HC refrigerants are completely soluble in and compatible with hydrocarbon lubricants. HC liquid absorbs only trace amounts of water, like R12, so
HC refrigerants are completely compatible with R12 driers. HC refrigerants
with appropriate vapour pressures are drop-in replacements for CFCs on
equipment using thermostatic expansion valves. Other expansion devices
may require adjustment or replacement.

Conclusion

Hydrocarbon refrigerants have environmental advantages and are safe in


small quantities. R290 can replace R22 and HC mixtures replace R12 and
R134a in applications using positive displacement compressors.
The performance differences between ideal cycles using R600a and popular refrigerants are small but the flow and heat transfer resistance parameters
are typically a factor of two better for R600a due to lower molecular mass

ACKNOWLEDGEMENT

10

and vapour pressure. This explains the sometimes over 20% energy savings
reported for small refrigerators using R600a. These improvements can be
realized in other small applications with equipment redesign.

Acknowledgement

Alan Tayler of the Refrigeration and Air Conditioning Laboratory at The


University of New South Wales assisted with refrigerant handling and instrumentation design and construction for the measurements by Abboud
(1994) and Parmar (1995).

References

Abboud, B., 1994, Field Trials of Propane/Butane in Automotive Air-Conditioning,


B.E. thesis, School of Mechanical and Manufacturing Engineering, The
University of New South Wales, Sydney, 300 p.
ANZECC 1994, Revised Strategy for Ozone Protection in Australia, Australian and New Zealand Environment and Conservation Council Report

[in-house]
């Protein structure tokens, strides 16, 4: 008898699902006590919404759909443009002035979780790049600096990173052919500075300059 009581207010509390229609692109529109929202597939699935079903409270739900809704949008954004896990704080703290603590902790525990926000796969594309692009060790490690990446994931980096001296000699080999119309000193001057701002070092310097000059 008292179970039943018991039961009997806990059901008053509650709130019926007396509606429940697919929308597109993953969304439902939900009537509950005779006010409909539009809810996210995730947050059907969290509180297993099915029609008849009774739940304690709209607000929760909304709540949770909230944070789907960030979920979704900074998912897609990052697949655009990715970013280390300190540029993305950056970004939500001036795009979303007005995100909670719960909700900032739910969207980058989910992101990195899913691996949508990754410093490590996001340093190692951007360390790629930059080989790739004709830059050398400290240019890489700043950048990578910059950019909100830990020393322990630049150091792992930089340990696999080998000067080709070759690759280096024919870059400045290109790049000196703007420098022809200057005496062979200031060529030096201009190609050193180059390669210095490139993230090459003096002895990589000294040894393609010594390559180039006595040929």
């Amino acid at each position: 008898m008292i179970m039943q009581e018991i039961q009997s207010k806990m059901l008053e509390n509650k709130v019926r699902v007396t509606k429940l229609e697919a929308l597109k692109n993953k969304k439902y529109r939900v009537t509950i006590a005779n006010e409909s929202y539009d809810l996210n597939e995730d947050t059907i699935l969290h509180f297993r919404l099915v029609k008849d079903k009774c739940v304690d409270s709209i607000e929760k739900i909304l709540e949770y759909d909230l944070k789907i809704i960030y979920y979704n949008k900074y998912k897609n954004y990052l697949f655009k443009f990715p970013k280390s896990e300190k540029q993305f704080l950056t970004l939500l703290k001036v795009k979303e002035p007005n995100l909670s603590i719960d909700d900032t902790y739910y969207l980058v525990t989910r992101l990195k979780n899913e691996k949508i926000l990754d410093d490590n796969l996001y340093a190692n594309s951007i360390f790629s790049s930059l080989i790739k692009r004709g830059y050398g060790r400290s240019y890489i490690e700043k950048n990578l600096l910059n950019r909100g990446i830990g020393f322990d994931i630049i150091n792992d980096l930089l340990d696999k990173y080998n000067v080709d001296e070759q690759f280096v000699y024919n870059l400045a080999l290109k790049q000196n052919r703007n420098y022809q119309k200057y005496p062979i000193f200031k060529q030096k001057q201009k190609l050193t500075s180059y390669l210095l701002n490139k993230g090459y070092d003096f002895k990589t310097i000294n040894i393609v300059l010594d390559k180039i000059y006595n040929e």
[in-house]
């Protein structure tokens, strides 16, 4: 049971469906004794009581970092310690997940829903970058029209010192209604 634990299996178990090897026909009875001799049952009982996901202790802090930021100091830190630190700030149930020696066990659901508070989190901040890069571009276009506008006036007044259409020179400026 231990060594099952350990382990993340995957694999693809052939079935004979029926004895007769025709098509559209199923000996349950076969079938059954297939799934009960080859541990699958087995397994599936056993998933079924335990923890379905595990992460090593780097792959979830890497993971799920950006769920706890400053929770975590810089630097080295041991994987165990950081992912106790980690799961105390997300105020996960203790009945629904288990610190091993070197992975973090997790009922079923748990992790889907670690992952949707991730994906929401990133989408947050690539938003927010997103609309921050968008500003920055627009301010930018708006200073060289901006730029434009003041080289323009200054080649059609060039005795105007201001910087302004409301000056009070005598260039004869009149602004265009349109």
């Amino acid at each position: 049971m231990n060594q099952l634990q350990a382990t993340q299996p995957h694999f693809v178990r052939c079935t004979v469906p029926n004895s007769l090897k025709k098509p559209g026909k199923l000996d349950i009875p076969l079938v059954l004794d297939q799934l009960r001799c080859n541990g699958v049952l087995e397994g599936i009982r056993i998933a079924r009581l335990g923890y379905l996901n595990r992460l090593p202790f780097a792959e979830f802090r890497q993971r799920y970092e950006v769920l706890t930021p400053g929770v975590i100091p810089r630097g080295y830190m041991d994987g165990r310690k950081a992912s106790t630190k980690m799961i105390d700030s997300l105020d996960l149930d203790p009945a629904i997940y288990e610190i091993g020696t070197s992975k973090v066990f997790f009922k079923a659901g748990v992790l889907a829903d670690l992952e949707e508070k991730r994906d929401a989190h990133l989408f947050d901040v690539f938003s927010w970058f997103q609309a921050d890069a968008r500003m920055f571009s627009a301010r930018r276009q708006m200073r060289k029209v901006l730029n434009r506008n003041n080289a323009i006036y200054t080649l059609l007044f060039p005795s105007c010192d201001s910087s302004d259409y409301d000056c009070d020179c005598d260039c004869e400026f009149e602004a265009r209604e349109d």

No. 30, Commonwealth of Australia, Canberra, April, 72 p.
ASHRAE 1993, 1993 ASHRAE Handbook Fundamentals, American Society
of Heating, Refrigerating and Air Conditioning Engineers, Inc., Atlanta.
BS 44341995, Safety and environmental aspects in the design, construction
and installation of refrigerating appliances and systems, British Standards Institution, London, 64 p.
Dieckmann, J., Bentley, J. and Varone, A., 1991, Non-Inert Refrigerant
Study for Automotive Applications Final Report, Arthur D. Little, Contract DTRS-57-89-D00007 US Department of Energy, November, 76 p.
D
ohlinger, M., 1991, Pro Propan R290 als R22 Drop-in, Die Kalte und
Klimatechnik, No. 11, pp. 860866.
D
ohlinger, M., 1993, Comparative Energy Efficiencies of Hydrocarbon Refrigerants, Ozone Safe Cooling Conference, 1819th October, Washington DC.
Frehn, B., 1993, Propan als Arbeitsmittel f
ur W
armepumpen die beste
Alternative zu R22, Ki Klima K
alte Heizung 10, pp. 402405.
Gallagher, J., Huber, M., Morrison, G., and McLinden, M., 1993, NIST
Thermodynamic Properties of Refrigerants and Refrigerant Mixtures

REFERENCES

11

Database (REFPROP), Version 4.0 Users Guide, NIST Standard Reference Database 23, U.S. Department of Commerce, National Institute
of Standards and Technology, Gaithersburg MD.
Hoffman, J. S., 1987, Assessing the Risks of Trace Gases that can Modify the Stratosphere, Office of Air and Radiation, U.S. Environmental
Protection Agency, Washington DC.
IPCC, 1994, Radiative Forcing of Climate Change, The 1994 report of the
scientific assessment working group of IPCC, Summary for policy makers, Intergovernmental Panel on Climate Change, 28 p.
Lohbeck, W., 1995, editor Hydrocarbons and other progressive answers to
refrigeration, Proceedings of the International CFC and Halon Alternatives Conference, 2325th October, Washington DC, published by Greenpeace, Hamburg.
Molina, M. J. and Rowland, F. S., 1974, Stratospheric sink for chlorofluoromethanes: chlorine atom catalysed destruction of ozone, Nature, Vol.
249, June 28, pp. 808812.
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Air-Conditioning, B.E. thesis, School of Mechanical and Manufacturing
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and Air Conditioning, August, pp. 2627.
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No. 25, Geneva.

LES PERFORMANCES DES HYDROCARBURES COMME FRIGORIGENES


RESUME: Les consommations delectricite mesurees sur des refrigerateurs
functionnant au R600a sont 20 % plus faibles quavec le R12 ou le R134a.
On propose de nouveaux param`etres expliquant pourquoi le R600a a moitie
moins de fuite, de perte de charge et de pression au condenseur, et double
le coefficient de transfert de chaleur par rapport au R12 ou au R134a.